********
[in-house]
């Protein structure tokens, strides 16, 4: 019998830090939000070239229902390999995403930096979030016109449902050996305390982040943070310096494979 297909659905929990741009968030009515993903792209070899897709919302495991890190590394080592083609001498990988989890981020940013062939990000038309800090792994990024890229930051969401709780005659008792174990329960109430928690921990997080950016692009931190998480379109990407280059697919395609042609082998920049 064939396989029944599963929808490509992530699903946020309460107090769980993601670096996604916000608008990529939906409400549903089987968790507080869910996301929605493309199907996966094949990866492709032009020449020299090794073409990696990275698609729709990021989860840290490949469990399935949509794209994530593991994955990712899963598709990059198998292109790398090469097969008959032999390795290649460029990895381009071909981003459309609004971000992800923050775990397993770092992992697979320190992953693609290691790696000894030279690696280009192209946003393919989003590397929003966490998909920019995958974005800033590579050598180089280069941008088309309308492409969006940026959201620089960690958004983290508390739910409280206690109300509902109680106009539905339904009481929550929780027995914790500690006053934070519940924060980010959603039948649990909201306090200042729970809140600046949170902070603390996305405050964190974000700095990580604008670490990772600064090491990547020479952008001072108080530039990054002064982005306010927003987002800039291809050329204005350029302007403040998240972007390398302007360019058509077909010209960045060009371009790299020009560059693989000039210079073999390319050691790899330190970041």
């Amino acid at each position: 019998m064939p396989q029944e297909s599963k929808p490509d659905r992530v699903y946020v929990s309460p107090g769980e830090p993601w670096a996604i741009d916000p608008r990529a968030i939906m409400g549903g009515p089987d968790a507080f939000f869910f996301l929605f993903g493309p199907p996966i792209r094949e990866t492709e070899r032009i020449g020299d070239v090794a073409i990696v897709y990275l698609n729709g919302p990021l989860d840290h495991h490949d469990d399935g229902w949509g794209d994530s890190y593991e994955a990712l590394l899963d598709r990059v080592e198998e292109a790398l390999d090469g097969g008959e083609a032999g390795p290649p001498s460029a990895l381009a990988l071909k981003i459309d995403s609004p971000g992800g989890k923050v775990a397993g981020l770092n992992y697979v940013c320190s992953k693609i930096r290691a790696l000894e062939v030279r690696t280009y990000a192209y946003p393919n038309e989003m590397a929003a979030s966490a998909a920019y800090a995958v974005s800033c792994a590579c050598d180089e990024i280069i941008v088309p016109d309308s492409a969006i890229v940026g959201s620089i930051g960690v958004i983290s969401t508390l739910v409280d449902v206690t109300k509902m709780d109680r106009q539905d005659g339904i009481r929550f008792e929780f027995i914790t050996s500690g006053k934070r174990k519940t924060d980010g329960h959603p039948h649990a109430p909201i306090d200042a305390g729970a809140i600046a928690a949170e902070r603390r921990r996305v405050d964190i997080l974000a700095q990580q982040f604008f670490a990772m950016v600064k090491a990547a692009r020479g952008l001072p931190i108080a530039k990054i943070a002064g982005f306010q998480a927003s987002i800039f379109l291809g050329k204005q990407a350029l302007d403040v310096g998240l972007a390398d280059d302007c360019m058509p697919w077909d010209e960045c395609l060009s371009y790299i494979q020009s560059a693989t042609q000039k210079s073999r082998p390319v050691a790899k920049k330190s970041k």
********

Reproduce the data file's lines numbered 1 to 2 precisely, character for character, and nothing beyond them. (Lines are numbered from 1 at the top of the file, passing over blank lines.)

[in-house]
């Protein structure tokens, strides 16, 4: 019998830090939000070239229902390999995403930096979030016109449902050996305390982040943070310096494979 297909659905929990741009968030009515993903792209070899897709919302495991890190590394080592083609001498990988989890981020940013062939990000038309800090792994990024890229930051969401709780005659008792174990329960109430928690921990997080950016692009931190998480379109990407280059697919395609042609082998920049 064939396989029944599963929808490509992530699903946020309460107090769980993601670096996604916000608008990529939906409400549903089987968790507080869910996301929605493309199907996966094949990866492709032009020449020299090794073409990696990275698609729709990021989860840290490949469990399935949509794209994530593991994955990712899963598709990059198998292109790398090469097969008959032999390795290649460029990895381009071909981003459309609004971000992800923050775990397993770092992992697979320190992953693609290691790696000894030279690696280009192209946003393919989003590397929003966490998909920019995958974005800033590579050598180089280069941008088309309308492409969006940026959201620089960690958004983290508390739910409280206690109300509902109680106009539905339904009481929550929780027995914790500690006053934070519940924060980010959603039948649990909201306090200042729970809140600046949170902070603390996305405050964190974000700095990580604008670490990772600064090491990547020479952008001072108080530039990054002064982005306010927003987002800039291809050329204005350029302007403040998240972007390398302007360019058509077909010209960045060009371009790299020009560059693989000039210079073999390319050691790899330190970041």